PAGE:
Anna Paquin Talks about Breaking Oscar Protocol
New Zealand-raised actor Anna Paquin, 37, who stars alongside Robert De Niro and Al Pacino in Martin Scorcese’s The Irishman, talks to The Guardian about breaking Oscar protocol, loving film-set pranks, and being a backseat producer even as a child.
“At the Academy Awards, when I won with The Piano, I was just confused that everyone knew who I was,” Paquin tells The Guardian’s James McMahon. “I was just some kid from a small town in New Zealand. After I got the award – because my parents had set me up not to be disappointed if I didn’t win and didn’t explain what I should do if I did – I broke Oscar protocol by taking my trophy down the stairs and back to my seat. If you look back at the footage, you can see people trying to stop me, and I’m just walking away to sit back down with my mum.
“I had an unconventional education,” she says. “I went to a Rudolf Steiner school, which is an alternative system of education. They don’t push academics, it’s more about promoting creativity. One of the big things is not watching television. They were much more into reading books and running around outside. And because I grew up in New Zealand there were lots of fun things to do outside.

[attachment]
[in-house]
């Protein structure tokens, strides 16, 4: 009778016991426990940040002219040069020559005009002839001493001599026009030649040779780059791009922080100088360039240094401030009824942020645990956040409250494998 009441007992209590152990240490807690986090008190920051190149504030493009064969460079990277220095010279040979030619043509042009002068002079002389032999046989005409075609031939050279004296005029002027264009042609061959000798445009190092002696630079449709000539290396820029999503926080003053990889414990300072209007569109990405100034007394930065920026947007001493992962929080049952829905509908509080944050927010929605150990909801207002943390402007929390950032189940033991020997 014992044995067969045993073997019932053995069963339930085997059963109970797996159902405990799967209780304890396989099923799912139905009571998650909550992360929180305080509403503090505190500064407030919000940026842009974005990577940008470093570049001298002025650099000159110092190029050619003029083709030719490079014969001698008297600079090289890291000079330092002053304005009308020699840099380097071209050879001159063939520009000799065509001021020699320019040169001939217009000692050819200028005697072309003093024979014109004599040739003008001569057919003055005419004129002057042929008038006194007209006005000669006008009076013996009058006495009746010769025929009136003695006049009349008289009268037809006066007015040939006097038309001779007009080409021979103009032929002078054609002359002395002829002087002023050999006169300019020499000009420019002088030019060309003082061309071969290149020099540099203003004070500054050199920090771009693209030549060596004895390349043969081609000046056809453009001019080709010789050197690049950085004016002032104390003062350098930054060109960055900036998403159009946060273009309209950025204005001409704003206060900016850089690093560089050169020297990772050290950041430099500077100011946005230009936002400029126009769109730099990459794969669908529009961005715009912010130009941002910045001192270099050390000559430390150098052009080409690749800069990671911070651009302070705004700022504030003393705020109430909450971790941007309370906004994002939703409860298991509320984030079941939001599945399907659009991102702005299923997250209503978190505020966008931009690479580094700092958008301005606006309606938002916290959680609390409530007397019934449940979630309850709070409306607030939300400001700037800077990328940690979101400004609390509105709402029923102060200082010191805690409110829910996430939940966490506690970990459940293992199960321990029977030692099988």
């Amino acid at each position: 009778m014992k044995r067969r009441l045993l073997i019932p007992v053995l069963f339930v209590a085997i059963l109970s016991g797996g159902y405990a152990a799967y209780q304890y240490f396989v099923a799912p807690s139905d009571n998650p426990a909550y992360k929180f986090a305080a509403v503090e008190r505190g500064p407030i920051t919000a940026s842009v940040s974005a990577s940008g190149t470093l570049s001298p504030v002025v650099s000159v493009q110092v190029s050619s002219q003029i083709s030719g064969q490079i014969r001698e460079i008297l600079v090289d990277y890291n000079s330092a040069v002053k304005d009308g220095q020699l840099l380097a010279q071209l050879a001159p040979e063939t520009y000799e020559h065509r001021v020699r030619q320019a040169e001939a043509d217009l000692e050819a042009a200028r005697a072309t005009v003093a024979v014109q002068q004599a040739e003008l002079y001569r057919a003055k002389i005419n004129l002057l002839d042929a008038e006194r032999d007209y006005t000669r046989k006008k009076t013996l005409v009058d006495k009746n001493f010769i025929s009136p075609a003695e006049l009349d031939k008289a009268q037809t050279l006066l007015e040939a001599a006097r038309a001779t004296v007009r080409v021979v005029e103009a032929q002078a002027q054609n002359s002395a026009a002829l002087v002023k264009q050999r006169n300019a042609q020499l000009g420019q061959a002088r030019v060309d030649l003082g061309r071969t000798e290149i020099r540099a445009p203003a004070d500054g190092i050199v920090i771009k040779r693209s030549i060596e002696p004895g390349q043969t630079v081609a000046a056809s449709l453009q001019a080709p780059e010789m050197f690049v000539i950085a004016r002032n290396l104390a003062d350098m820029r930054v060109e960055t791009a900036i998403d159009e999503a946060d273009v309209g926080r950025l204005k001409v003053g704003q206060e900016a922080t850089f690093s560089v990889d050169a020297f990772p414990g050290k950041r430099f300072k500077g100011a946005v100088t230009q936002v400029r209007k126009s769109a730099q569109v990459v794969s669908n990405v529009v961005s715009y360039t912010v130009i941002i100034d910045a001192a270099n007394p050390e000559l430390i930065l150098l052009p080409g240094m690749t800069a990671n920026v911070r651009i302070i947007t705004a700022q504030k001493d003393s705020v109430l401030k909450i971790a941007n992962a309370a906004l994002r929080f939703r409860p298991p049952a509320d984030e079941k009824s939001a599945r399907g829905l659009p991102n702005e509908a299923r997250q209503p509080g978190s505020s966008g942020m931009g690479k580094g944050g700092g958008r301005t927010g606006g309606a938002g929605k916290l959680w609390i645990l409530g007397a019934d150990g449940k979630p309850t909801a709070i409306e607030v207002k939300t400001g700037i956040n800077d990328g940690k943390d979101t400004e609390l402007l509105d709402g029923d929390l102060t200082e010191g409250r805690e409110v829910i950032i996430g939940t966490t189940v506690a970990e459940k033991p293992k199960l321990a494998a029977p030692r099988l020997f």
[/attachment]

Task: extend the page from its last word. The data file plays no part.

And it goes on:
“I grew up on film sets. I understand them. My friends were always the crew because they were closer in age to me than the adults in the film. It helped me understand how films are made – the composite parts and what my role was within the team – better maybe than some actors do who come to film later in life. I was always backseat producing, even as a child. I love pranks. The crew always has the best banter. You have to tuck your shoelaces in on set otherwise they’ll be tied to the dolly tracks.
“I love New Zealand. I’m proud to come from there. Would I live there again? I don’t really plan my life very far ahead – I have the next six months planned out because that’s the business – but beyond that I’m very day-to-day. Having targets just leads to disappointment.”
The Irishman is out later this year.
Original article by James McMahon, The Guardian, August 24, 2019.